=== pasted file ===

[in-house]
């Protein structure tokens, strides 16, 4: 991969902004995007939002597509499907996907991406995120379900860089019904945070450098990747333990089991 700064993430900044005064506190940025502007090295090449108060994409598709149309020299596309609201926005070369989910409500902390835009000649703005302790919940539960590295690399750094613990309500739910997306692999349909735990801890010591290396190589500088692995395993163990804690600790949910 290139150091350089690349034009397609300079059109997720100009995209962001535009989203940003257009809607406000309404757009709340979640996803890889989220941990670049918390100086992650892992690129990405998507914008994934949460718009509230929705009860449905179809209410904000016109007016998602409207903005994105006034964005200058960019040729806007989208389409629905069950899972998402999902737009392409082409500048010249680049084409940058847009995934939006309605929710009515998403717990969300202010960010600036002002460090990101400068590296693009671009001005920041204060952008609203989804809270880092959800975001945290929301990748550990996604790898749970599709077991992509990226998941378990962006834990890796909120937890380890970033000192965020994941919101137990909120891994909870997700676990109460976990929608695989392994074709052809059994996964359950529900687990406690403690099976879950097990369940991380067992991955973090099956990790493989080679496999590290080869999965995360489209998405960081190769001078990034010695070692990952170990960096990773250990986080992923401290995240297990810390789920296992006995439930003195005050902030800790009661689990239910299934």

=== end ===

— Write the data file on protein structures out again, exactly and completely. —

[in-house]
């Protein structure tokens, strides 16, 4: 991969902004995007939002597509499907996907991406995120379900860089019904945070450098990747333990089991 700064993430900044005064506190940025502007090295090449108060994409598709149309020299596309609201926005070369989910409500902390835009000649703005302790919940539960590295690399750094613990309500739910997306692999349909735990801890010591290396190589500088692995395993163990804690600790949910 290139150091350089690349034009397609300079059109997720100009995209962001535009989203940003257009809607406000309404757009709340979640996803890889989220941990670049918390100086992650892992690129990405998507914008994934949460718009509230929705009860449905179809209410904000016109007016998602409207903005994105006034964005200058960019040729806007989208389409629905069950899972998402999902737009392409082409500048010249680049084409940058847009995934939006309605929710009515998403717990969300202010960010600036002002460090990101400068590296693009671009001005920041204060952008609203989804809270880092959800975001945290929301990748550990996604790898749970599709077991992509990226998941378990962006834990890796909120937890380890970033000192965020994941919101137990909120891994909870997700676990109460976990929608695989392994074709052809059994996964359950529900687990406690403690099976879950097990369940991380067992991955973090099956990790493989080679496999590290080869999965995360489209998405960081190769001078990034010695070692990952170990960096990773250990986080992923401290995240297990810390789920296992006995439930003195005050902030800790009661689990239910299934």